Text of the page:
Chinese New Year

February 3, 2011

Today is Chinese New Year. My family loves Chinese food, but I find that takeout is never cheap because we end up getting so much food (so many items! “I’ll take an order of this and an order of that and a quart of this…”). It’s also never healthy. So, over the years, it has evolved that I make dinner for Chinese New Year. I love making it, but there’s a lot of cook time involved, especially if you go nuts and make all the things I did.

Every year I try to make something new. Last year I made egg drop soup (which is amazingly easy – chicken broth, eggs, and lemon juice). This year, I made steamed BBQ buns. This is one of our dim sum favorites and I was excited to try it myself. This is adapted from a recipe I found in Cooking Light 3 years ago and have held onto. The Cooking Light recipe uses pork, I use beef.

Dough:
1 cup warm water
3 tbsp sugar
1 package dry yeast (2 1/4 tsp)
3 1/4 cups flour
3 tbsp canola oil
1/4 tsp salt
1 1/2 tsp baking powder
Combine water, sugar and yeast in a bowl and let stand for 5 minutes. Add flour, oil, and salt and stir until it forms dough. Then turn it out and knead it until it is smooth and elastic. This took only a couple of minutes for me. Place in a greased bowl, cover and let rise in a warm, draft-free place for an hour or until doubled.

Punch the dough down and let it rest for 5 minutes. Knead in the baking powder and let it rest 5 minutes. Separate the dough into 10 sections.

Fried Rice

Filling:
3/4 lb sirloin, cooked until rare and thinly sliced, then diced
3 sliced green onions
3 tbsp hoisin sauce
1 tbsp rice vinegar
1 tbsp soy sauce or tamari (I always use tamari)
1 1/2 tsp honey
1 tsp minced peeled fresh ginger
1 tsp minced garlic
1/4 tsp salt
Mix ingredients together while the dough is rising and allow to sit.

When the dough is ready, roll each piece out to about a 5 inch round. Place 1/10th of the filling in the center. Gather the side and pinch together, twisting slightly.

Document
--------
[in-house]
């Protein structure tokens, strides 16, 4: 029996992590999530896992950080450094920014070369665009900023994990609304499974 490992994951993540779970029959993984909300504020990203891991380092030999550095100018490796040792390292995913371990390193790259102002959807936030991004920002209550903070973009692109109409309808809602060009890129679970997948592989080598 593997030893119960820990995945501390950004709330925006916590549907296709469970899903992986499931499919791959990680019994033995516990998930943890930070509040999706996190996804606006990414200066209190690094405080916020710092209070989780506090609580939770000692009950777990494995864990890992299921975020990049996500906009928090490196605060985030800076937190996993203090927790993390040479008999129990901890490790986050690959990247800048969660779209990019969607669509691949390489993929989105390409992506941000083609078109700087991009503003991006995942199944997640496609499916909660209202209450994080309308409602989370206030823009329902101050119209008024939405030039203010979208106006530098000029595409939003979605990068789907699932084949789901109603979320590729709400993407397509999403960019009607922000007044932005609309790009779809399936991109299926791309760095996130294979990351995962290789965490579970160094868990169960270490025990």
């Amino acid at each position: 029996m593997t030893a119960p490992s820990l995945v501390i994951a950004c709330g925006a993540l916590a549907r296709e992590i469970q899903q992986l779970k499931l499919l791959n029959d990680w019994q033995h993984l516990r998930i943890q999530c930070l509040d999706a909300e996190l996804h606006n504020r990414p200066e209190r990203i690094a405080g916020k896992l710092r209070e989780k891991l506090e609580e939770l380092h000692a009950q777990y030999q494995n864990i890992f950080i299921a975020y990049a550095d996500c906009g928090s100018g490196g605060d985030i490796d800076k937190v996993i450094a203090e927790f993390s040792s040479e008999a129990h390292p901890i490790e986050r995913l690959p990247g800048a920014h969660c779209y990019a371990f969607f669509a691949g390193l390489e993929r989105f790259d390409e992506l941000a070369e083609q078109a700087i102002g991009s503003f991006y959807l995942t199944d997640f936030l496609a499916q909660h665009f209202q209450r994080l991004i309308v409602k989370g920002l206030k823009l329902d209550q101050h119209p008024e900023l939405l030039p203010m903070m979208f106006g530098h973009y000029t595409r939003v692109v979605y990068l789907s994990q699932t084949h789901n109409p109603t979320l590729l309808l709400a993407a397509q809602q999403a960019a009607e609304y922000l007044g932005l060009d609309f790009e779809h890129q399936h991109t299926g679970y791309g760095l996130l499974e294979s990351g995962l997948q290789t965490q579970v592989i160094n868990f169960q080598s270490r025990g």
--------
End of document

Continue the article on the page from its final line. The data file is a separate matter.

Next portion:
You’re supposed to cook these in a bamboo steamer, but I don’t have one, so

Shrimp Lo Mein

I used a big saute pan, which I filled with water which I brought to a boil. I set the buns on a round pizza pan the kind with holes in it (put them on seam side down with a couple of inches between them). I covered it tightly with foil and set it on the saute pan. I allowed it to steam for 15 min, then I allowed it to rest for about 5 minutes. They were done perfectly. The dough is fluffy and light and the meat inside is rich and flavorful. These were a huge hit and I’ll probably have to make them every year!

The other dishes on the table last night were:
Fried rice: you can see my usual recipe here, this time I used zucchini, carrot, savoy cabbage, green onion, white onion, and bean sprouts

Edamame

Shrimp lo mein: I boil buckwheat soba noodles with 1 head of chopped broccoli, then quickly cook 2 heads of baby bok choy with sesame oil and teriyaki sauce. I add the noodles and broccoli and about 1/2 lb of shrimp. I add more teriyaki and some tamari and stir until the shrimp are done

Edamame: I boil a bag of frozen edamame about 4 minutes, drain and cool and sprinkle with kosher or sea salt

Potstickers: I had some in the freezer fortunately, from the last time I made them. I always make these with ground turkey. I mixed up a dipping sauce of tamari, sweet and sour sauce, hoisin, ginger, green onions, and water.